3. Consistency

Monkey see, monkey do — Kids see, Kids do.

Kids are watching our every move and will copy what we DO, not what we SAY. They learn by what we do consistently, day in, day out.

We need to lead by example and this can be hard.

The truth is, eating healthy IS hard work. There are many times I don’t feel like cooking or preparing food with my son. I wish for a healthy food fairy to appear with dinner magically in front of us (she has not yet appeared!). It takes tremendous effort and discipline to stay consistent and invest the time and energy needed to create healthy eating habits.

Eating healthy is a conscious effort.

Healthy eating must be lived and breathed into the home. As parents we can’t say one thing and then do another or have something alright one week, but not, the next. Conflicting messages confuse kids and does not create a stable healthy food foundation.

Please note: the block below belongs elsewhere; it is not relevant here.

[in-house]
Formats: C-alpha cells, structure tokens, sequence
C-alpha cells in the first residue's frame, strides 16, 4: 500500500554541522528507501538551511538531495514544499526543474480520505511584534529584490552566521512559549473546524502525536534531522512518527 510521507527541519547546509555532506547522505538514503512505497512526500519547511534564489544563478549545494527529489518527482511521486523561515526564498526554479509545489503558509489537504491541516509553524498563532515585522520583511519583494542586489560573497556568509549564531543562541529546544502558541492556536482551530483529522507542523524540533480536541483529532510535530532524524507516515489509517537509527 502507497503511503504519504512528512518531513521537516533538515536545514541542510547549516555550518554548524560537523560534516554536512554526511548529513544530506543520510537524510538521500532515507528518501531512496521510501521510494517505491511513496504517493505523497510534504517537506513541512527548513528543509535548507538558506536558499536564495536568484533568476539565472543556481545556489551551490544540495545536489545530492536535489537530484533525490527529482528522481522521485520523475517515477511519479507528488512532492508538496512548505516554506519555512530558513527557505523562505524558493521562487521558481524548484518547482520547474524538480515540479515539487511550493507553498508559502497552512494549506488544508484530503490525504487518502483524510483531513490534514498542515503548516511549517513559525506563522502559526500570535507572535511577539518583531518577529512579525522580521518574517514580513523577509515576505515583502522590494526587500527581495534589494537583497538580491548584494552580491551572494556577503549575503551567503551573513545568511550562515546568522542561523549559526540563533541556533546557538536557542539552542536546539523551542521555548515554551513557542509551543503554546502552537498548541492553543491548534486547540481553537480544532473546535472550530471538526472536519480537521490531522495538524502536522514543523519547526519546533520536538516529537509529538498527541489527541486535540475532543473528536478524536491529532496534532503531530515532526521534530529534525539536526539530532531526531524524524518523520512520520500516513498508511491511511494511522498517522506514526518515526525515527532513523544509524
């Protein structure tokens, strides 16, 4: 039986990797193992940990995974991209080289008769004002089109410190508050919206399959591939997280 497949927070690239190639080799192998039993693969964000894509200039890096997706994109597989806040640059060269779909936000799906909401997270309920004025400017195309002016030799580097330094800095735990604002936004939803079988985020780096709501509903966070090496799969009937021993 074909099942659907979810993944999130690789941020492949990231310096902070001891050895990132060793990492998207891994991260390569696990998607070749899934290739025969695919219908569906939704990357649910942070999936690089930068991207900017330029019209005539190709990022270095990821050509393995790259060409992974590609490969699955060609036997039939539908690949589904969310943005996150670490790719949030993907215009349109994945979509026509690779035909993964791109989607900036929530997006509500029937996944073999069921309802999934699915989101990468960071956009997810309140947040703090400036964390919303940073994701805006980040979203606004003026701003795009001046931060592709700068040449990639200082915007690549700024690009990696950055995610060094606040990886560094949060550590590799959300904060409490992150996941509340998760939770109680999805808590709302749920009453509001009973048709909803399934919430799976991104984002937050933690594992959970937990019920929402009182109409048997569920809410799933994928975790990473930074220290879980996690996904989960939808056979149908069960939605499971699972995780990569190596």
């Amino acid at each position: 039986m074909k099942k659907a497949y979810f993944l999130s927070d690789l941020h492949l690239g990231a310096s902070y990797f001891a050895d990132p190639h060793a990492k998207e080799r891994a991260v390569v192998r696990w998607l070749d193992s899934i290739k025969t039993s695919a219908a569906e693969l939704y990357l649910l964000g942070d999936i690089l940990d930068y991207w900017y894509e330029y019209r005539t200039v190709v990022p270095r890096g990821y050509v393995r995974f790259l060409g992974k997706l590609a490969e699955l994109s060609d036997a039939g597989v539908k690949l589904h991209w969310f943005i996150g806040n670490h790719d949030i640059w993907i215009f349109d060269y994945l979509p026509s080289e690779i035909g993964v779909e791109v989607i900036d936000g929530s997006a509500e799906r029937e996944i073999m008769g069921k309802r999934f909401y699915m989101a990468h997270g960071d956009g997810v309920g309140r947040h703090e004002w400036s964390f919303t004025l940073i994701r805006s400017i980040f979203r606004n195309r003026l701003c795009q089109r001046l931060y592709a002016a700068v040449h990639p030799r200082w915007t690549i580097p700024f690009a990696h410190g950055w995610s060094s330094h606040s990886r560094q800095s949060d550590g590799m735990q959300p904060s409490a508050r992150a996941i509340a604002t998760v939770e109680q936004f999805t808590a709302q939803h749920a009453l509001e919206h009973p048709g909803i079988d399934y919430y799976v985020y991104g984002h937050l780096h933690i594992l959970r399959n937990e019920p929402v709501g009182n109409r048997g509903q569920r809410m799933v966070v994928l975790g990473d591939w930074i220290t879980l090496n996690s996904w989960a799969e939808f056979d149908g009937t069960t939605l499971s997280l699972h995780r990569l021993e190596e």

4. Options

Keep trying different healthy options with kids

I’ve learned that just because my son doesn’t like a vegetable prepared a certain way does not mean he doesn’t like that vegetable. What he doesn’t like one week, does not mean he won’t try and like the following week.

It’s important to expose our kids to different types of foods. This could mean trying different recipes, different cuisines until you are able to find options that work for your child or children. I’m a strong advocate of exposing kids to different flavours and types of cuisines from an early age. It also provides a great opportunity to educate them on different foods consumed in different cultures.

I grew up during a time when you ate what was on the table and if you didn’t like it, well, then you went hungry. I don’t advocate for this type of parenting and believe that forcing our kids to do anything, will never get the result we are trying to achieve in the long run.